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Proving Damages in a Thermonuclear War

· June 29, 2012

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Last Friday, Judge Richard Posner dismissed a major case in the thermonuclear war that Steve Jobs declared against Apple’s competitor, the Android phone.  In this case, Apple was fighting Motorola Mobility, who fought back with its own patents.  The trial to determine whether the patents were valid and infringed was supposed to take place this week, but Judge Posner issued a final order last Friday, dismissing the claims and counterclaims with prejudice, meaning they cannot be filed again.

This is not just another skirmish in the never-ending smartphone patent wars.  This was extraordinary because it was decided not by an ordinary trial judge but appellate judge Richard Posner sitting as a trial judge by designation.  And Posner is not just an appellate judge but one of America’s leading public intellectuals, author of voluminous highly regarded books and scholarly articles, a leader of the law and economics movement, and the co-author of The Economic Structure of Intellectual Property Law.  In fact, he was counted as the most cited legal scholar of the 20th Century.

Based on a hearing held in May, the judge concluded that neither side could prove any damages or make the case for an injunction, so there was no point in going through an expensive trial to determine the validity of the patents and whether or not they were infringed.  With regard to Apple’s claims…

Apple has never contended that these benefits to Motorola of infringement cannot be quantified. It merely has failed, despite its vast resources and superb legal team, to do so in a minimally acceptable manner—failed whether because of mistakes in trial preparation (which even the best lawyers can make), or because too many cooks spoil the stew (Apple is represented by three law firms in this litigation), or maybe because the infringements did not deprive Apple of any profits…

Indeed, the patents at issue are far removed from the rich, integrated, well-designed products that have made Apple successful in the market.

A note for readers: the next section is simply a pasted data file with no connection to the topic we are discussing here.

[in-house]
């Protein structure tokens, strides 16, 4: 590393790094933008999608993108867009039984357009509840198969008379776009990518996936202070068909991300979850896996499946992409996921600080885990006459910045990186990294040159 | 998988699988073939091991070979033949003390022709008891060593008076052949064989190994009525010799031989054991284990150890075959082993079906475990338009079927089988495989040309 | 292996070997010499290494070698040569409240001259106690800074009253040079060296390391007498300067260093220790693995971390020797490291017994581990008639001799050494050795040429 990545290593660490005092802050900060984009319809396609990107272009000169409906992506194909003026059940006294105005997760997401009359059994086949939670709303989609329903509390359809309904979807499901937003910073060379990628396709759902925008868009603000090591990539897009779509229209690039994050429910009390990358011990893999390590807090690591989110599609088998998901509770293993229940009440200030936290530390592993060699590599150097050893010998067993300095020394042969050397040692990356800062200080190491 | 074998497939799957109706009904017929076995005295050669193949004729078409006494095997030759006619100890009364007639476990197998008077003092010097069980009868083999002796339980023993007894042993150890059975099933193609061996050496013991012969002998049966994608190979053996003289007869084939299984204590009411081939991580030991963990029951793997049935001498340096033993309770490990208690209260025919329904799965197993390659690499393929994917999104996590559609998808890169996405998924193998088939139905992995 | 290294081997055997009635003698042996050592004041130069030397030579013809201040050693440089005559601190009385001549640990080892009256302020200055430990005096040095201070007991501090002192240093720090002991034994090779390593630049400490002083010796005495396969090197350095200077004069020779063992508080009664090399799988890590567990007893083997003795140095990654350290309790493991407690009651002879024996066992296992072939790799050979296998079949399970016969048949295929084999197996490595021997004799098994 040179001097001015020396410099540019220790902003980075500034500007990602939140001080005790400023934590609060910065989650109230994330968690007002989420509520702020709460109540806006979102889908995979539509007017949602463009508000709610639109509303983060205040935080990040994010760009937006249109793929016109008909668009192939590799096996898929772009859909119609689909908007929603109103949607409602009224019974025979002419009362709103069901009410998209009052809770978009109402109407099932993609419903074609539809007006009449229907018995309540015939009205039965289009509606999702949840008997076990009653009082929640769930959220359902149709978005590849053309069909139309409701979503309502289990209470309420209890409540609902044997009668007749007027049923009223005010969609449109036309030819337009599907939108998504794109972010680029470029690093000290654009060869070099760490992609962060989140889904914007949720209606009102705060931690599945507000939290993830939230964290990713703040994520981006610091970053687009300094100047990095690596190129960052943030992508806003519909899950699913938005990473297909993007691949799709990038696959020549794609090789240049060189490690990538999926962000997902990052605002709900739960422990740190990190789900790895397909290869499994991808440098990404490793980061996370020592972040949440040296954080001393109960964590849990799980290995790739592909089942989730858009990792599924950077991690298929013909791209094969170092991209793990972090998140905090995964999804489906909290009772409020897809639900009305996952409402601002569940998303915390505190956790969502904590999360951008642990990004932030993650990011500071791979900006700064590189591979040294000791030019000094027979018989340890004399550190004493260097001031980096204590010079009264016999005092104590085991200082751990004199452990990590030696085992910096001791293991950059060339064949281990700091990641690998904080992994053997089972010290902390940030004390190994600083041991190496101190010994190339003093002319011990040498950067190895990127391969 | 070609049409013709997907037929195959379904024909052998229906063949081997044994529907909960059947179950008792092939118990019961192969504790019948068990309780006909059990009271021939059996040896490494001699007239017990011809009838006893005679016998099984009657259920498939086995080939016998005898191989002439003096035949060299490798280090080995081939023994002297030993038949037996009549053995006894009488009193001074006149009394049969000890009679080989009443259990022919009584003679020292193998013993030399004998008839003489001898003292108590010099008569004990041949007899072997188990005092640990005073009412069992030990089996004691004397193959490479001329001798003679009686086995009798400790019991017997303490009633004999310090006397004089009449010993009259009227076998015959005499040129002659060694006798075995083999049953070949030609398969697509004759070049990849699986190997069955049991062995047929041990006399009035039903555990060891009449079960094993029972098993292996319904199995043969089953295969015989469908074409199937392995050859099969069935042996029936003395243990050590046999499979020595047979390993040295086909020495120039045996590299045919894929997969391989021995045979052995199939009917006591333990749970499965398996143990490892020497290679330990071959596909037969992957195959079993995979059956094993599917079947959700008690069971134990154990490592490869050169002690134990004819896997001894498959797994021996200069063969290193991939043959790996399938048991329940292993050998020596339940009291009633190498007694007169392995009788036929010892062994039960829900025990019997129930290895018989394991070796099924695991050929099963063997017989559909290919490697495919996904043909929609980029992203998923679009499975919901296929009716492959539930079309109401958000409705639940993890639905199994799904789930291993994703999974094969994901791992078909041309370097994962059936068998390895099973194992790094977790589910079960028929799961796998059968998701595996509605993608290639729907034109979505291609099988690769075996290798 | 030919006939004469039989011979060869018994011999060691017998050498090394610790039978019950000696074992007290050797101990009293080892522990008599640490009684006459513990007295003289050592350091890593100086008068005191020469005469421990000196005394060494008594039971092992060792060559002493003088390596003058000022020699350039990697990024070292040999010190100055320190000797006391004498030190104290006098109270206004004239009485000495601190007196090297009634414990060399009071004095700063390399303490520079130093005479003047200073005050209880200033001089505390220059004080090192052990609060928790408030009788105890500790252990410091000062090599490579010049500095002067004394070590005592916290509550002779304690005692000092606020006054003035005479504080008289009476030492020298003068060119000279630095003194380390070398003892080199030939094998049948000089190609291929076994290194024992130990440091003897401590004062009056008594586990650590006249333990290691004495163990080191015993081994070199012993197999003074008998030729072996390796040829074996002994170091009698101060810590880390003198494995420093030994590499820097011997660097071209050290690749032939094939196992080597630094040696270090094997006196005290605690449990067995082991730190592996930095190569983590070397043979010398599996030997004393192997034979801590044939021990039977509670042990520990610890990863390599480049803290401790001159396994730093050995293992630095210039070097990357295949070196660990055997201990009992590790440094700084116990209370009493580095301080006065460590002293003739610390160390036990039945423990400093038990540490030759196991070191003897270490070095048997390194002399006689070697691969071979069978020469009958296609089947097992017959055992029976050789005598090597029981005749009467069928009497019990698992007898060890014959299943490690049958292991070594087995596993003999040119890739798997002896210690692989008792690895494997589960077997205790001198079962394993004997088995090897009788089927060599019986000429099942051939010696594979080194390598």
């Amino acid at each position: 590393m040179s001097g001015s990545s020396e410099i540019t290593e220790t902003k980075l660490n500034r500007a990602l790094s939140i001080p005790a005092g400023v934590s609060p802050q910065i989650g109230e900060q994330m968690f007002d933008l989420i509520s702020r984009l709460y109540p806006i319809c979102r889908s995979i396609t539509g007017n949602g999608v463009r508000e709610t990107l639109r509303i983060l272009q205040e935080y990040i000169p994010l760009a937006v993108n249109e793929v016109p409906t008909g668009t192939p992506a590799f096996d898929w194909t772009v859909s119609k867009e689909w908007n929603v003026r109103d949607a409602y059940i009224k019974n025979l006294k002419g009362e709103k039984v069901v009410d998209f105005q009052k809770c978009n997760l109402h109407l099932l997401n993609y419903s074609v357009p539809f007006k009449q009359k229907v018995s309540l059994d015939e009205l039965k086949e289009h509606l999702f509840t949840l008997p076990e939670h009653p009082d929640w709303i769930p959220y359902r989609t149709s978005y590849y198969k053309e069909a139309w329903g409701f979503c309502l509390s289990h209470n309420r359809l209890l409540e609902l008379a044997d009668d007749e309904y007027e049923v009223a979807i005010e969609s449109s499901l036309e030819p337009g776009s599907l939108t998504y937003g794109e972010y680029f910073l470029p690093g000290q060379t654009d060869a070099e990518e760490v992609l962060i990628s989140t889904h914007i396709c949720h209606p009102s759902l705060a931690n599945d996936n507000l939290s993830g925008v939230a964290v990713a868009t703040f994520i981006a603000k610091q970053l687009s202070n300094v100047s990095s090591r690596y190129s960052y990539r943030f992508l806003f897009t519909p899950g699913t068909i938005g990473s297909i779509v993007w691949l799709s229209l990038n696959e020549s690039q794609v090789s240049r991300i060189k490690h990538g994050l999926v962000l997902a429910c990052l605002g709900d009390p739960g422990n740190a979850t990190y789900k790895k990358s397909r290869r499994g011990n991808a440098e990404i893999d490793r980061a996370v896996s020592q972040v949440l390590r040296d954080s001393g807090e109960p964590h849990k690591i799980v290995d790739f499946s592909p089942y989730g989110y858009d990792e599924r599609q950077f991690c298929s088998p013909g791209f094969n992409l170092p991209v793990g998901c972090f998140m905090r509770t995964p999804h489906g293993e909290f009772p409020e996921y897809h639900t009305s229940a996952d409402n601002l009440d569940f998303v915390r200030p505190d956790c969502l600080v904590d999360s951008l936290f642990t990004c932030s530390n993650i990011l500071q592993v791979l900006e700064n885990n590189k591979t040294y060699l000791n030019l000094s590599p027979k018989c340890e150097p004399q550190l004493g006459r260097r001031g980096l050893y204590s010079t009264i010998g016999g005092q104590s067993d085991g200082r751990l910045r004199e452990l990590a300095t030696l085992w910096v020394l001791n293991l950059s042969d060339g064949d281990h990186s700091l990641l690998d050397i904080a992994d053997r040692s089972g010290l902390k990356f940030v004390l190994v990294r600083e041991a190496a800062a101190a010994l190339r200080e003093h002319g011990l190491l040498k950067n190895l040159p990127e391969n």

Apple wanted me to allow into evidence media reports attesting to what a terrific product the iPhone is. I said I would not permit this because the quality of the iPhone (and of related Apple products, primarily the iPad) and consumers’ regard for it have, so far as the record shows, nothing to do with the handful of patent claims that I had ruled presented triable issues of infringement.

Some reports have wrongly interpreted this ruling as a technicality.  But in fact it goes to the heart of what is wrong with patent system.  It has turned the ingenuity behind information technology into legal weaponry.  The fact that a smart phone includes tens or hundreds of thousands of possibly patentable functions is not the fault of the technology, it is the fault of a patent system that allows for legions of patents that have virtually no value in themselves except as lottery tickets or land mines for disabling opponents.  By demanding that Apple and Motorola make a solid case for the damages that might be incurred by the alleged infringement of a handful of possibly valid patents, Posner focused the case on economic reality rather than the rhetoric and posturing characteristic of patent disputes.  Most trials begin with the latter followed by elaborate jousting by lawyers over validity and infringement – and only if the patent is found valid and infringed are damages calculated.

Posner makes it clear that showing real damages is essential.  He rejects any after-the-fact hold-up value of patents in favor of what a knowledgeable licensee would have paid in an informed transaction ­before the technology is used – instead of designing around the patent.  This is essentially the standard endorsed by the Federal Trade Commission last year in its landmark report, The Evolving IP Marketplace.

As Posner notes, Apple’s market cap exceeds that of Google and Microsoft combined.  Apple is a great company that makes great products.  Steve Jobs was a brilliant innovator.   But his endorsement of thermonuclear warfare stands as black mark on his reputation – an extreme rejection of the Silicon Valley culture that nourished him and many others.  The new thermonuclear Apple has done more than its share to set the patent lottery in motion.  It has collaborated with other industry heavyweights to establish the Rockstar Consortium, a giant troll playing a zero-sum game of gotcha against the entire industry.  It’s not just about making money, it’s about raising costs for rivals — making strategic use of the system’s problems for competitive advantage.  Creating or collaborating with trolls is a new game – “privateering” – which allows big producing companies to do indirectly what they will not do directly for fear of counter assertions.